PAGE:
While intellectuals engaged in public advocacy long before the term ‘public intellectual’ was coined, it was largely Emile Zola’s cry ‘J’accuse’ during the Dreyfus Affair in late nineteenth-century France that gave rise to the expectation that intellectuals ‘speak truth to power’. Yet, while many twentieth- and twenty-first-century intellectuals have spoken to power either as critics or as ‘fellow travellers’, their public engagement has always been accompanied by the question of legitimacy: why should their opinions be valued more than those of coachmen, shoemakers or, for that matter, Facebook users? The intention in this article is to partly address this question by investigating the strategies of legitimisation and validation used by public intellectuals in their political argumentation. Focusing on one case study – the long, burdened and erratic relationship between Israel’s writers and scholars, and the country’s prime ministers – I propose three main sources of validation used by public intellectuals: their preoccupation with ideas, their historical knowledge and their reputation. I illustrate these three modes of validation by analysing open letters written by theologian Martin Buber, philosopher Nathan Rotenstreich, historian Jacob Talmon, novelists Amos Oz and David Grossman, and others to Israel’s prime ministers from 1948 to the present, showing how the three modes evolved in response to the respective prime ministers’ attitudes towards the political involvement of intellectuals and how they were combined by public intellectuals in need of effective strategies to legitimise their stand in given political situations. I then try to assess the effectiveness of such strategies and conclude by noting the challenges posed to public intellectuals today by new players in the market of ideas, especially bloggers using new sources of validation, such as their closeness to the grassroots, in their political argumentation.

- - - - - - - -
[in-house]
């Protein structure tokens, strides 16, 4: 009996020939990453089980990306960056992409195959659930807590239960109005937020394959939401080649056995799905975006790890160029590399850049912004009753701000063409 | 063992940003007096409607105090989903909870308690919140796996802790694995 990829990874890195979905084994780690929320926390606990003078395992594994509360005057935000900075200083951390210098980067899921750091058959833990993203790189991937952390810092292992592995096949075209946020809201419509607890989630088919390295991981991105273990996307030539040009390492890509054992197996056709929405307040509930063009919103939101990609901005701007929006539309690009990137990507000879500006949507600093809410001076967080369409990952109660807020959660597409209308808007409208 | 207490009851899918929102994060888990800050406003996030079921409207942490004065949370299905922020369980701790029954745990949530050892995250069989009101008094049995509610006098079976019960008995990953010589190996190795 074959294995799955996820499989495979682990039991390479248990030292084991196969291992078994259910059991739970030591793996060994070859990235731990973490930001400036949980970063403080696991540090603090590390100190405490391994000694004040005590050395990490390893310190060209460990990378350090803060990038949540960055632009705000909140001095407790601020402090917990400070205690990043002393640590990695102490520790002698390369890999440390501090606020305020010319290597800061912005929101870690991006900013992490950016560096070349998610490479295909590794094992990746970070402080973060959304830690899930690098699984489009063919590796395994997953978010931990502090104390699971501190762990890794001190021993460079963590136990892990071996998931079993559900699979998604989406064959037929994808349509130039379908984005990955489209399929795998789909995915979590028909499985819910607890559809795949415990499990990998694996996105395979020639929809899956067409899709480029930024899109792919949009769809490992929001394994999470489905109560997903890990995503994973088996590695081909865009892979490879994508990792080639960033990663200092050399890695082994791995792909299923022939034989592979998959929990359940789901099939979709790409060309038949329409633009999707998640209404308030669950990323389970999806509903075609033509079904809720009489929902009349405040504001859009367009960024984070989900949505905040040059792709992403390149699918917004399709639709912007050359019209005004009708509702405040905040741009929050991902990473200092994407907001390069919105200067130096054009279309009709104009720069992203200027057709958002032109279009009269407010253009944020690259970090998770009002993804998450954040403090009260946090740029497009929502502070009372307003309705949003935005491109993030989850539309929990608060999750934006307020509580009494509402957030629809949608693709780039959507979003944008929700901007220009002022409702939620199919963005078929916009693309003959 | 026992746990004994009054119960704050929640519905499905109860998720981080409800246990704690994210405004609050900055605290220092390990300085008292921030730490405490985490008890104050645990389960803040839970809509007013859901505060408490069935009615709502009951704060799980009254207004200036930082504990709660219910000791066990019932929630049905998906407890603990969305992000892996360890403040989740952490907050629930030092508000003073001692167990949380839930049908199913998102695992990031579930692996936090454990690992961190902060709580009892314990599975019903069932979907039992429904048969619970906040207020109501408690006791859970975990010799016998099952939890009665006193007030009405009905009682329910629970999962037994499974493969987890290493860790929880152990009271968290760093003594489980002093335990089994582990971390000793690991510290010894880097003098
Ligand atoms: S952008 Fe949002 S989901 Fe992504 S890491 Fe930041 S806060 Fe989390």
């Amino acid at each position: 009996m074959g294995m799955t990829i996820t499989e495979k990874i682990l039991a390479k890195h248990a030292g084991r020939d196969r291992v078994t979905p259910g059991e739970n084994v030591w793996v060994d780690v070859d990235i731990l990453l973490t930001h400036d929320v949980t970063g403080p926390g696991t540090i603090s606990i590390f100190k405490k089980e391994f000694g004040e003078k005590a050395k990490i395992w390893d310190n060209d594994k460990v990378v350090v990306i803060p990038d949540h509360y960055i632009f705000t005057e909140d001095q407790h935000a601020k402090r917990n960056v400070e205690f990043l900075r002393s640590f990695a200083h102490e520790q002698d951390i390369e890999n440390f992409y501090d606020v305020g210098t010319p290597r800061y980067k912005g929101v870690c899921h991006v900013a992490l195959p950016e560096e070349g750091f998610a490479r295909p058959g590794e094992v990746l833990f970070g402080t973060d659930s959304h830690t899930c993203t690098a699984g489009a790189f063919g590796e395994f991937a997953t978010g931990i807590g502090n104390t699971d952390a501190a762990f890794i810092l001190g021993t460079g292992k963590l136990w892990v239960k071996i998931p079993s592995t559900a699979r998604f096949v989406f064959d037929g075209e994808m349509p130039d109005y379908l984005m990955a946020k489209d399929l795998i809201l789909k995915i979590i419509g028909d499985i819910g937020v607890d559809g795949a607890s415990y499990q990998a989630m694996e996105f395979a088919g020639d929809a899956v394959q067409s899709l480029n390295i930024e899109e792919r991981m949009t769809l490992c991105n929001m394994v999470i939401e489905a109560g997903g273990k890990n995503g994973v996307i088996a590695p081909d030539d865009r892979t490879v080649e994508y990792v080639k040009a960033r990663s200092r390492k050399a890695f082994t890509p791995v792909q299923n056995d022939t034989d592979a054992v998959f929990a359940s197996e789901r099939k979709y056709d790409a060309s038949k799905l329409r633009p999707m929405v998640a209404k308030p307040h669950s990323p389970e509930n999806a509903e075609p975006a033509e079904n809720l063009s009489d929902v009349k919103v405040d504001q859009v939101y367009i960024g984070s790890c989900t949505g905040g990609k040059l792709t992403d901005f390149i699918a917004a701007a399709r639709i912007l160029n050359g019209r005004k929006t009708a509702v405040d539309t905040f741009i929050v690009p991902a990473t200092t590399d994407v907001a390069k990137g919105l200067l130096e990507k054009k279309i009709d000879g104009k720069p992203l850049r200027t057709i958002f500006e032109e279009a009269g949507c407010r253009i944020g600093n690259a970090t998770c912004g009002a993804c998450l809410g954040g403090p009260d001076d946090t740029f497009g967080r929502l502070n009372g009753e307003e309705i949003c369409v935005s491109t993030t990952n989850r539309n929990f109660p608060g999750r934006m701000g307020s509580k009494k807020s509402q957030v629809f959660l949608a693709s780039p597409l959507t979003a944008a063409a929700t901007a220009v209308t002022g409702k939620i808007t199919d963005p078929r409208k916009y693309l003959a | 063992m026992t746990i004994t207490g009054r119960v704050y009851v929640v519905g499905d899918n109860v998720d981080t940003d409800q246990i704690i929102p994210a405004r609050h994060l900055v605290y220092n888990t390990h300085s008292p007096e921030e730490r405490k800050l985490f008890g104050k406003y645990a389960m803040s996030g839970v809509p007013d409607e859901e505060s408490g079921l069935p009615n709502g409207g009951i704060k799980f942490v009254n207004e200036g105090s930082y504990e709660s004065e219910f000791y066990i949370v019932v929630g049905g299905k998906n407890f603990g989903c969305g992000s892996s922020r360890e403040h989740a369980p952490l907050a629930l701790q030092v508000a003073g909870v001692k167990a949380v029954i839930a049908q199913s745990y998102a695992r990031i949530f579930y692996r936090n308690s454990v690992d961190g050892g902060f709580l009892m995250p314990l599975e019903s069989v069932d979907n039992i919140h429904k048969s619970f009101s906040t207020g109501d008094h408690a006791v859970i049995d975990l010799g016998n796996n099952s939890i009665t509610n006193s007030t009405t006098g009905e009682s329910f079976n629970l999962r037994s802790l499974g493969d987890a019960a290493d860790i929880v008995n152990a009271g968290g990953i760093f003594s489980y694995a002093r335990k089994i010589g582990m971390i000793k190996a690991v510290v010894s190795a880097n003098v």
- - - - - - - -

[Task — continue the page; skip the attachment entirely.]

Bar, Doron. Ideology and Symbolic Landscape. The Reinternment of Renowned Men in the Land of Israel, 1904-1967. Jerusalem: Magnes, 2015 (in Hebrew).
Why was Theodor Herzl buried on a desolate mountaintop in West Jerusalem and why did his resting place remain many years with no tombstone?
What is the reason that Judah Leib Pinsker was buried in an ancient burial cave of the Second Temple period?
How was Ramat Hanadiv designed as a burial ground for Edmond Benjamin James de Rothschild?
Why was Otto Warburg buried in Degania?
Doron Bar’s new book examines these issues. Through detailed documentation and accompanying photographs, it delineates the journeys of these figures and other prominent leaders – visionaries of Zionism, political leaders, heroes, intellectuals and pioneers – from the diaspora to their reinternment in the Land of Israel. It examines the question regarding the reasons for the great efforts to bring their remains to burial in Israel, as well as the conduct of the necessary procedures in Israel and abroad. It discusses what made the graves of these prominent men – in Jerusalem, Tel Aviv, Zikhron Ya’akov and Kinneret – a pilgrimage site, that contributed to the design of the symbolic and civic landscape of the State of Israel